The Fair Drug Prices for Kids Act would give states the ability to purchase prescription drugs at the lowest price possible, reducing the cost of prescription drugs for children who receive coverage through the Children’s Health Insurance Program (CHIP) and generatingimmediate savings for states and the federal government.

Actually, it’s not “the lowest price possible.” It’s the lowest price being offered, anywhere. And it’s state governments that would negotiate.

But that is a digression from our real question. Should the federal government determine prices for pharmaceuticals?

Senior living: Medicare could get to negotiate drug prices under Democratic bill By KAISER HEALTH NEWS | PUBLISHED: July 25, 2022 Democratic senators recently took a formal step toward reviving President Joe Biden’s economic agenda, starting with a measure to let Medicare negotiate prices with drugmakers and to curb rising drug costs more broadly.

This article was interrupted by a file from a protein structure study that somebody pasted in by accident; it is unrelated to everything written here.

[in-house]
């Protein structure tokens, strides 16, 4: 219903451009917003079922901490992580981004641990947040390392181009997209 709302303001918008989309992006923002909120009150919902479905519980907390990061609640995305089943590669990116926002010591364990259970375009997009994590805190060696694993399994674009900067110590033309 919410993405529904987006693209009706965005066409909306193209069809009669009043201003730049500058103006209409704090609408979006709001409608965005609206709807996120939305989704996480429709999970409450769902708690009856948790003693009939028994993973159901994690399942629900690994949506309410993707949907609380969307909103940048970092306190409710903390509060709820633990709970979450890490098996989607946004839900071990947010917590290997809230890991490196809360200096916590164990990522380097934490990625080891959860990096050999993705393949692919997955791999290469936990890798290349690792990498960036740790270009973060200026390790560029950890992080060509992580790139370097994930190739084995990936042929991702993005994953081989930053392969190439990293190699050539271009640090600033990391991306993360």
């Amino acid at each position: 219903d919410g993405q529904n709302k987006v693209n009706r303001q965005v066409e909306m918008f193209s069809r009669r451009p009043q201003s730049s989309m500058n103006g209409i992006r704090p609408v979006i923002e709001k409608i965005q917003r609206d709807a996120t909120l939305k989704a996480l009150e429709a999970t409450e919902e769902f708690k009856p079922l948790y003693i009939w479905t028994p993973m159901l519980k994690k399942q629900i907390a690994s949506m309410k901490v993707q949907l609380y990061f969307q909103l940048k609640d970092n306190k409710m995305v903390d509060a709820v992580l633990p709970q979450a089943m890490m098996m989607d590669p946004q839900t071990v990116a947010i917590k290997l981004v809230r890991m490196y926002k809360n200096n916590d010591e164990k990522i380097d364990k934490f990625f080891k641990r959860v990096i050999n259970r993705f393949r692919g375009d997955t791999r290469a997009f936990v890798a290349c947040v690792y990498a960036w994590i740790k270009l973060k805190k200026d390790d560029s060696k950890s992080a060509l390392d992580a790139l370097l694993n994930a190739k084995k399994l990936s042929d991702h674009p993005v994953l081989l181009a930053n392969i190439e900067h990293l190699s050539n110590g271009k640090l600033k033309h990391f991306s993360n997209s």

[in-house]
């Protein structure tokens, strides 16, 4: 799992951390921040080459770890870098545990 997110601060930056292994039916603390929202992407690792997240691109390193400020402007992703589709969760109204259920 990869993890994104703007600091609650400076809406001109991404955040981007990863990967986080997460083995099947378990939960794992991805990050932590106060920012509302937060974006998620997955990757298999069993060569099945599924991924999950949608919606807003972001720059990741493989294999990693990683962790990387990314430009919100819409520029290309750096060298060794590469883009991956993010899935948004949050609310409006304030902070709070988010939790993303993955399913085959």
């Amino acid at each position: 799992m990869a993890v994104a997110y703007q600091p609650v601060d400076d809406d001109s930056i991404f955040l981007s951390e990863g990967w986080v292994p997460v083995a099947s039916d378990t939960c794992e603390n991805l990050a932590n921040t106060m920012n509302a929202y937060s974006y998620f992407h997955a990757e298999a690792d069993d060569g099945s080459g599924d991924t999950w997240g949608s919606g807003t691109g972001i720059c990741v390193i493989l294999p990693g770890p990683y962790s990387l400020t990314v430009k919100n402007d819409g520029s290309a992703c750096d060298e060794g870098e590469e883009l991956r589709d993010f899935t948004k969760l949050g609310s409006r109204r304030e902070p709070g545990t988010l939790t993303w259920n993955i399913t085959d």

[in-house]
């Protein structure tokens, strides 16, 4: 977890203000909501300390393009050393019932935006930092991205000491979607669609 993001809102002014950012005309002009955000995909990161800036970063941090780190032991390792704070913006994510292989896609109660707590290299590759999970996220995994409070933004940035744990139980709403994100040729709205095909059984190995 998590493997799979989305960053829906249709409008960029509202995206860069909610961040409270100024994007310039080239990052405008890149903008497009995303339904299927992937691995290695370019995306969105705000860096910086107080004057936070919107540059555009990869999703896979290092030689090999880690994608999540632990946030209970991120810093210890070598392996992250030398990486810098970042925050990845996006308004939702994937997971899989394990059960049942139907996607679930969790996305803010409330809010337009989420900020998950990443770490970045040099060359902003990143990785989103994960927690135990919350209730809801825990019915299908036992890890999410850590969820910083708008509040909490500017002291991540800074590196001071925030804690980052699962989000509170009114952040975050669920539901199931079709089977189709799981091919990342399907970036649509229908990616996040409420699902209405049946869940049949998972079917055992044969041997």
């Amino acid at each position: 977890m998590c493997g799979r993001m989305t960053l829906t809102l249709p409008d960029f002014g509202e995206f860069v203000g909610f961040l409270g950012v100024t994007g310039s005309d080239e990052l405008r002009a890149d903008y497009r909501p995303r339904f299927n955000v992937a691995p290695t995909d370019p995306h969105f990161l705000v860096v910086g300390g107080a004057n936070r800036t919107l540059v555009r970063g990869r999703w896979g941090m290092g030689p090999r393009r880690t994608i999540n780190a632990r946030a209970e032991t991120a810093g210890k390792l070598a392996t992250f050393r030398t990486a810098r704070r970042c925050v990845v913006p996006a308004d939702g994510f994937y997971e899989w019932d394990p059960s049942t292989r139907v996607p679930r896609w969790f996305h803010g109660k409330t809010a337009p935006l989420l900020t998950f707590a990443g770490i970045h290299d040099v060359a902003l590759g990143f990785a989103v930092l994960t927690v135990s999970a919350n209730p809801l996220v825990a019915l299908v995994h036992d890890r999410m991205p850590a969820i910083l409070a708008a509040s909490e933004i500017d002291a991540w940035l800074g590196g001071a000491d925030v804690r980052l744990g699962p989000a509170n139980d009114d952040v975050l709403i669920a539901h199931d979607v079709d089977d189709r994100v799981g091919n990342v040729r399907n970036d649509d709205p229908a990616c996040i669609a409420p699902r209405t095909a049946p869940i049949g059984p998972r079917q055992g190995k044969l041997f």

A similar proposal died in December when Sen. Joe Manchin, D-W.Va., decided to oppose Biden’s $1.9 trillion Build Back Better bill, which also included provisions allowing for Medicare drug negotiations.

Reining in drug costs has long been wildly popular with the public, with more than 80% of Americans supporting steps such as allowing Medicare to negotiate and placing caps on drug price inflation.

The bill revealed in early July would do both. It would also limit annual out-of-pocket drug costs for Medicare beneficiaries to $2,000, make vaccines free for people on Medicare and provide additional help for lower-income seniors to afford their drugs.

The heart of the bill is the negotiation provisions.